There was 3 French Deserters, met a few days [ago] (one an Englishman) at Loyal henning,1 going to Virg’a, by one Crawford, a Man of veracity, who was assur’d by them, that there was two Major Traders confined in Irons at the Fort when Sieur De Jumonville was detached; and at the same time that he departed for this, another Party of 50 was sent down Ohio to kill or take Prisoners of all the English they’d meet with. They also assure us that Jumonville has all chosen Men fixed upon for this Enterprise. They likewise confirm the report the Prisoners gave, that 1,100 men were now in the Fort, and Reinforce’ts expected.
If the whole Detach’t of the French behave with no more Resolution than this chosen Party did, I flatter myself we shall have no g’t trouble in driving them to the d— Montreal. Tho’ I took 40 Men under my com’d when I marched out, yet the darkness of the night was so great, that by wandering a little from the main body 7 were lost, and but 33 ingag’d. There was also but 7 Indians with arms, two of which were Boys,—one Dinwiddie, your Honor’s God Son, who behav’d well in action. There were 5 or 6 other Indians, who served to knock the poor, unhappy wounded in the head, and bereiv’d them of their scalps. So that we had but 40 men, with which we tried and took 32 or 3 men, besides others who may have escaped. One, we have certain acc’t did.
We have just finish’d a small pallisado’d Fort, in which, with my small numbers, I shall not fear the attack of 500 men.
There is three separate strings of Wampum, which the Half-King has desired me to send. One is from the Wyandott Chiefs, to confirm what they said; another from the Warriors, to confirm theirs; and the other (white) is from Monacatoocha, and since writing the above, there has arrived two Indians from Moskingam, who inform [me] that the Wyandotts, &c, are ready to strike so soon as they hear the 6 Nation’s and English have.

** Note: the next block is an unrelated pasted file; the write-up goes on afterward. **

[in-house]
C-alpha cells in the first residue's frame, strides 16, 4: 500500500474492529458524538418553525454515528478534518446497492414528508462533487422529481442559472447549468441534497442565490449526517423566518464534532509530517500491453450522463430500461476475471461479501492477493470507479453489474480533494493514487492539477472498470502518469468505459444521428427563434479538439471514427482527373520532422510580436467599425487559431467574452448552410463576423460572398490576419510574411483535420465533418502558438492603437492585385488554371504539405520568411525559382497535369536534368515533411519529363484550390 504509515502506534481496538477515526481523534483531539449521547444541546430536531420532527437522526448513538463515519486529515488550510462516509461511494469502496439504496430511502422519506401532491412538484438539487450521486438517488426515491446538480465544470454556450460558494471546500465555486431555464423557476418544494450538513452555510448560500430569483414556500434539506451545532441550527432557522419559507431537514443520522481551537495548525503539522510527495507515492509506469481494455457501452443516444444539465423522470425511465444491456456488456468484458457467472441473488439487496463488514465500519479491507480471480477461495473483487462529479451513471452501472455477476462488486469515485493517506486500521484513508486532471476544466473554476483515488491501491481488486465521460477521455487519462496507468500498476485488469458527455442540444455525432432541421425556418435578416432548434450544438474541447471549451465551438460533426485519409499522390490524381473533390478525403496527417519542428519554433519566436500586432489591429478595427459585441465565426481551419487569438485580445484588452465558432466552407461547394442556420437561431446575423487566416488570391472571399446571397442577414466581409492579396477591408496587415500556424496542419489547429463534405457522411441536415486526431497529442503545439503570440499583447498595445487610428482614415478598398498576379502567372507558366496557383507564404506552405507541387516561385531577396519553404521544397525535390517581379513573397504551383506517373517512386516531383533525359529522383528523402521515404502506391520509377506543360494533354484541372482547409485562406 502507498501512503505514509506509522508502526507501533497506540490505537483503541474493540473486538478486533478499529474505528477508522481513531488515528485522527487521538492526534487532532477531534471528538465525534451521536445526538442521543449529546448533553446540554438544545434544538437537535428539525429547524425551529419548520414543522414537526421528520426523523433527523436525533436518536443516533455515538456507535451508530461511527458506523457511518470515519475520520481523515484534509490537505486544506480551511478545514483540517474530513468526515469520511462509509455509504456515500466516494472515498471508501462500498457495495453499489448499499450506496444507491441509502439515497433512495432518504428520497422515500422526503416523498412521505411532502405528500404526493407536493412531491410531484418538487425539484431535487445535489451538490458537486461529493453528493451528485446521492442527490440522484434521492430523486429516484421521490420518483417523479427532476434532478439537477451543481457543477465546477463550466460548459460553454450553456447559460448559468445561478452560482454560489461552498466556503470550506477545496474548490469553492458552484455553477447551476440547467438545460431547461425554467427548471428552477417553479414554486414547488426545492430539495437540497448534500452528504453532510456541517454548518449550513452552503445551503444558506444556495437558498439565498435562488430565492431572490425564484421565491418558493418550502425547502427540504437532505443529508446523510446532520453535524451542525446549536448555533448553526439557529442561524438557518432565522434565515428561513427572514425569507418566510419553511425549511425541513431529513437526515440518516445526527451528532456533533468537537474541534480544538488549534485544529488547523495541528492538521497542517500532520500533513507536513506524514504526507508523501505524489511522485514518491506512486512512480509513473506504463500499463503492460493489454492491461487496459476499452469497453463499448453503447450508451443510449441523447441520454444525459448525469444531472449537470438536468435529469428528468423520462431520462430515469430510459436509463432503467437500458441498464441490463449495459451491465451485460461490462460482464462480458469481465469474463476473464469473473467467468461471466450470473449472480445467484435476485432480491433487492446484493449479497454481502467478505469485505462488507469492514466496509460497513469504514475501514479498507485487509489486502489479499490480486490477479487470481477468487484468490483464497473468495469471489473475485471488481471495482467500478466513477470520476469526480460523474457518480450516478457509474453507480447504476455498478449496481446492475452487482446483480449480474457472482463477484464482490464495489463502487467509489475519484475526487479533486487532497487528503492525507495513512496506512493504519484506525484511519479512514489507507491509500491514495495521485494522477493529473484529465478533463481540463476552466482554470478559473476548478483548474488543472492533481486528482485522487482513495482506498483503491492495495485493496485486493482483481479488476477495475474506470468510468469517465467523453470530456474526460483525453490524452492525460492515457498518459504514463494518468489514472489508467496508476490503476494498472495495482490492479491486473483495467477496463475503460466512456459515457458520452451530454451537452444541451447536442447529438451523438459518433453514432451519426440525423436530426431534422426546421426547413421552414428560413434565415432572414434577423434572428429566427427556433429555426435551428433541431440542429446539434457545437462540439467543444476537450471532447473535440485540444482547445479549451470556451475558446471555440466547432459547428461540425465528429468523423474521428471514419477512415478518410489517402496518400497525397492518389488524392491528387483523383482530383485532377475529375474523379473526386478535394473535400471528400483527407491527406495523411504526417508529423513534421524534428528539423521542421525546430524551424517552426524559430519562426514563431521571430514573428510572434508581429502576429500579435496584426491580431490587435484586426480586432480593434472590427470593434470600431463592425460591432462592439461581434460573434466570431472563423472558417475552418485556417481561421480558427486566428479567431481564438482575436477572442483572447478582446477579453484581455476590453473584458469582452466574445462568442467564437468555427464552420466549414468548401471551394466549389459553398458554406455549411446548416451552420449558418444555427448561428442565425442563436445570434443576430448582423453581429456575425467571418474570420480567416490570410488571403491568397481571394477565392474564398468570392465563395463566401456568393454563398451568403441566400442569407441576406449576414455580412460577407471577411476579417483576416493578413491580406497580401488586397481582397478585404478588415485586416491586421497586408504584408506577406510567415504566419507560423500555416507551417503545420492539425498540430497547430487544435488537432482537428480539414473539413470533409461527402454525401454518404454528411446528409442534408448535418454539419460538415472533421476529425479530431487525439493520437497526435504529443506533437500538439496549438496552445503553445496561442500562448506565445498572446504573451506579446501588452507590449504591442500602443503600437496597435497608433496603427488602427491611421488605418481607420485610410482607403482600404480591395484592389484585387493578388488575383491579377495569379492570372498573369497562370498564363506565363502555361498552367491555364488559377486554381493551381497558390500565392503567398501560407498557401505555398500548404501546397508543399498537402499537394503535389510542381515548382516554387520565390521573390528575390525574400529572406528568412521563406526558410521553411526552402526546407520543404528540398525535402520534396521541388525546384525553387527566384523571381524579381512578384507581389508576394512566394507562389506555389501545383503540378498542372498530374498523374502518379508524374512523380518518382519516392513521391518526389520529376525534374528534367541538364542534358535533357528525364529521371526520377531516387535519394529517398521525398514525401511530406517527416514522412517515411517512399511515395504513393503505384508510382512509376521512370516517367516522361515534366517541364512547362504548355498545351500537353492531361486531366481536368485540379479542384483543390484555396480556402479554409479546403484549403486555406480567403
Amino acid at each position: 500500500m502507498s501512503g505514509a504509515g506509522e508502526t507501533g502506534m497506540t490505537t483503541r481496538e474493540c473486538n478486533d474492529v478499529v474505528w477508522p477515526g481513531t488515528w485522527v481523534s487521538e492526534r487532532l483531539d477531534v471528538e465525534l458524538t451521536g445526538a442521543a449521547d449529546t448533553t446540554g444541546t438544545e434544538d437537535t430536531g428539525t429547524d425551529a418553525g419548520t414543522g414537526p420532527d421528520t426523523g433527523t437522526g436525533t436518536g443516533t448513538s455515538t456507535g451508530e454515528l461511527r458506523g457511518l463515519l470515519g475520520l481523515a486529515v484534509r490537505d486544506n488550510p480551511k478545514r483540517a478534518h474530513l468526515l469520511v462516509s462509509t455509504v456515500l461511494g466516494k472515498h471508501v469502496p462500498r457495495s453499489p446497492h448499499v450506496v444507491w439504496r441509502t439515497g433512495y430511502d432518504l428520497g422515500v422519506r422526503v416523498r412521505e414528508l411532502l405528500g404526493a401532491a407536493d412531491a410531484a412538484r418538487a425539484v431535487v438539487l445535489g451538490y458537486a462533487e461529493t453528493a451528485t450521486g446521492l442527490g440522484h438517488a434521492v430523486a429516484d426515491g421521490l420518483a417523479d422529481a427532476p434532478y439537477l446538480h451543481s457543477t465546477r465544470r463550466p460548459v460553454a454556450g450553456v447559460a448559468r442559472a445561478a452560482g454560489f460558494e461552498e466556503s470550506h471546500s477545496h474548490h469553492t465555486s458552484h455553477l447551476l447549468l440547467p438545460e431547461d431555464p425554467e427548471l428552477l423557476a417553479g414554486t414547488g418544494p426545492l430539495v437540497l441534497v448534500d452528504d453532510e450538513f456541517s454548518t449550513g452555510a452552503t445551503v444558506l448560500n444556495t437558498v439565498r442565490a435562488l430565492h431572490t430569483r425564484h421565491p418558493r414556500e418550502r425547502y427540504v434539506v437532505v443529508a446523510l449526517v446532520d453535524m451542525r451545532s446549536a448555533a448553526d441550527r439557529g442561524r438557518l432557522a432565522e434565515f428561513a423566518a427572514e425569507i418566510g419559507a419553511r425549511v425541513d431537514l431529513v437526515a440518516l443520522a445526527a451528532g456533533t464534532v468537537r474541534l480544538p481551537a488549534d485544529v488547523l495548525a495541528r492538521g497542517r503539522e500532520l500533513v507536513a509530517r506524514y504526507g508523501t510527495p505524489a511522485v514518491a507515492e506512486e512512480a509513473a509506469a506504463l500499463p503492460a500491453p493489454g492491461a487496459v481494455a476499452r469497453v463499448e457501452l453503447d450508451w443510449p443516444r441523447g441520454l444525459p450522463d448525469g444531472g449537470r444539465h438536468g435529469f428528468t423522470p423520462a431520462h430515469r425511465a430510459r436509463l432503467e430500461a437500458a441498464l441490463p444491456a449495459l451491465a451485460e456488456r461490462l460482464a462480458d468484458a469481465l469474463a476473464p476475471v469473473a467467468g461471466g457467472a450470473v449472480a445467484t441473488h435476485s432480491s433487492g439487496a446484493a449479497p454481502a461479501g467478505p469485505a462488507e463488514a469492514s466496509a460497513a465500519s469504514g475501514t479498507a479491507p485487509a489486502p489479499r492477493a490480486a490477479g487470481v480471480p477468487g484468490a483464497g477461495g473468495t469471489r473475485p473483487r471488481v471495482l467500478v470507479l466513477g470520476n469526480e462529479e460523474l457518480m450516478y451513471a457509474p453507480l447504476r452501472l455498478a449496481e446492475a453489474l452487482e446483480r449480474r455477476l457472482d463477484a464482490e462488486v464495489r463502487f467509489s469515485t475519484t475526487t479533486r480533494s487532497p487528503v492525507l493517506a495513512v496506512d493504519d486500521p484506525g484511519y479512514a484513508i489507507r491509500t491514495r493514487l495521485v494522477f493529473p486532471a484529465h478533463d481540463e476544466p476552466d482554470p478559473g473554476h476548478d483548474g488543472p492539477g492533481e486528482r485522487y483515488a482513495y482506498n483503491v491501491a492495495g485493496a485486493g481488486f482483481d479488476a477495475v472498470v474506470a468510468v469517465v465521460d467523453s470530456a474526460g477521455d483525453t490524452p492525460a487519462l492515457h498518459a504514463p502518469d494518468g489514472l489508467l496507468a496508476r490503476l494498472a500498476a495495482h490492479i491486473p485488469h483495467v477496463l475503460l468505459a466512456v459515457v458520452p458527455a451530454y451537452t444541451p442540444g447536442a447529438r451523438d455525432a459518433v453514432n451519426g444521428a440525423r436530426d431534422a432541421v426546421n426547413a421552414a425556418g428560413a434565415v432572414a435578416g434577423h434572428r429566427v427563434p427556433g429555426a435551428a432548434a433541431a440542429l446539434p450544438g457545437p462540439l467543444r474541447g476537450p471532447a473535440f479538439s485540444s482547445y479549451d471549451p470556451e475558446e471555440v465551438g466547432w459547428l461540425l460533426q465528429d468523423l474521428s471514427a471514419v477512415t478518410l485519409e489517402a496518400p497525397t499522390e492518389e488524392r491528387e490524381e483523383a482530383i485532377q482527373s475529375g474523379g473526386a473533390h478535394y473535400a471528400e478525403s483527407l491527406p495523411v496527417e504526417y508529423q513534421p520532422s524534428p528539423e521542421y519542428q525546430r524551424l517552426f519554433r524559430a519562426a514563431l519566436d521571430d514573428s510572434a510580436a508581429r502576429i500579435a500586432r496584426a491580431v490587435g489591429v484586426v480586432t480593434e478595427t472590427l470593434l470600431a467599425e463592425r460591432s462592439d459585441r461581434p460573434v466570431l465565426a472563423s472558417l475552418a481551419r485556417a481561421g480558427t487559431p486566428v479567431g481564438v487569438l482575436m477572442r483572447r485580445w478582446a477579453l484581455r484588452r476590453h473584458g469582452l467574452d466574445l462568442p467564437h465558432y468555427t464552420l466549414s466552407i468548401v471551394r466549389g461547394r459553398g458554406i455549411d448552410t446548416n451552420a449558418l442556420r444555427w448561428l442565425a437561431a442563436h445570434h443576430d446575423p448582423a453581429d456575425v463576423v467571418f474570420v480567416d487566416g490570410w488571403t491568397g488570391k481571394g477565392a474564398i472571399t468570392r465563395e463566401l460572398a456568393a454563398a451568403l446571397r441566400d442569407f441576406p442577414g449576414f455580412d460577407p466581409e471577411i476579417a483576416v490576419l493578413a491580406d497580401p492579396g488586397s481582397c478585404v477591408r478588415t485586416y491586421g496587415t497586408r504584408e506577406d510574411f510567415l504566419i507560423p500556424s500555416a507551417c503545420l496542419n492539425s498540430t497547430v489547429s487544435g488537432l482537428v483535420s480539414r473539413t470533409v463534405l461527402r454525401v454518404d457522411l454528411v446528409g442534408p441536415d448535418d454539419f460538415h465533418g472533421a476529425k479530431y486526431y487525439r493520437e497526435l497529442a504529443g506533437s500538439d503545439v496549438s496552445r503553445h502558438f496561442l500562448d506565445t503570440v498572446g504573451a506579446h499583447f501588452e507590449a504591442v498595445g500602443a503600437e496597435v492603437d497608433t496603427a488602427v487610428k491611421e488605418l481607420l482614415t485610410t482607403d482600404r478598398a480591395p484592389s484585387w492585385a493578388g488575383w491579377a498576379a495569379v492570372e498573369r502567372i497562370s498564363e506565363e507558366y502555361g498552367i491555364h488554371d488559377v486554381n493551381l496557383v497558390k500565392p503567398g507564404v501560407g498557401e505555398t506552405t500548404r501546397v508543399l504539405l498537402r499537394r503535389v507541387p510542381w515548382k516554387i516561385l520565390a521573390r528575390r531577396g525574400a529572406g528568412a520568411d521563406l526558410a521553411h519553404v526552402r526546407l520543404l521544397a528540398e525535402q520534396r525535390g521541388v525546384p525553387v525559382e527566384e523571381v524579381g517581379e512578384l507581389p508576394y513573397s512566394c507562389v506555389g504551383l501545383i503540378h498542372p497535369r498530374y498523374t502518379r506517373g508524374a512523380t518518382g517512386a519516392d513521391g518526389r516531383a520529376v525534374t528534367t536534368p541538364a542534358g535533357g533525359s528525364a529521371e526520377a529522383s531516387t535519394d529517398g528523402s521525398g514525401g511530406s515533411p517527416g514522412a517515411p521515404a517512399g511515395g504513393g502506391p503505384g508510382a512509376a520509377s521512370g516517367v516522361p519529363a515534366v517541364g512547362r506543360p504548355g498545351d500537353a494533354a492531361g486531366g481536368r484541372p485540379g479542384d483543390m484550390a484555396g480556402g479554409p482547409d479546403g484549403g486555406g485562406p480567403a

The 5th. Arrived an Indian from the Ohio, who had lately been at the French Fort. This Indian confirms the News of two Traders being taken by the French, and sent to Canada; he said they have set up their Pallisadoes, and enclosed their Fort with exceeding large Trees.
There are eight Indian Families on this side the River, coming to join us: He met one of the French who had made his Escape from the action of M. de Jumonville’s; he was without either Shoes or Stockings, and scarce able to walk; however he let him pass, not knowing we had attacked them.
The 6th. Mr. Gist is returned, and acquaints me of the Death of poor Colonel Fry, of the safe Arrival of the French Prisoners at Winchester, and which gave the Governor great satisfaction.
I am also informed that, Mr. Montour,1 is coming with a Commission to command Two Hundred Indians.
Mr. Gist had met a French Deserter, who assured him, that there were only Five Hundred Men when they took Mr. Ward’s Fort, that they were now less, having sent Fifteen Men to Canada to acquaint the Governor of their Success: That there were yet about Two Hundred Soldiers, who only waited for a favourable Opportunity to come and join us.
The 9th. Arrived the last Body of the Virginia Regiment, under the Command of Colonel Muse, and we learnt that the Independent Company of Carolina was arrived at Wills-Creek.
The 10th. I received the Regiment, and at Night had Notice, that some French were advancing towards us; whereupon I sent a Party of Indians upon the Scout towards Gist’s, in order to discover them, and to know their Number. Just before Night we had an Alarm, but it proved false.
[1 ]In Palmer’s Calendar of Virginia State Papers, p. 250, is printed what I believe is this reply.
[1 ]Montour was a Canadian, and also an Indian trader and interpreter. He was of Indian extraction, and a man of weight among the Six Nations.
[1 ]This place is variously named: Loyal Hanna, Loyal hannon, Loyal Hannan, and Loyal Hanning.
[1 ]Called by the French a “Canadian deserter.”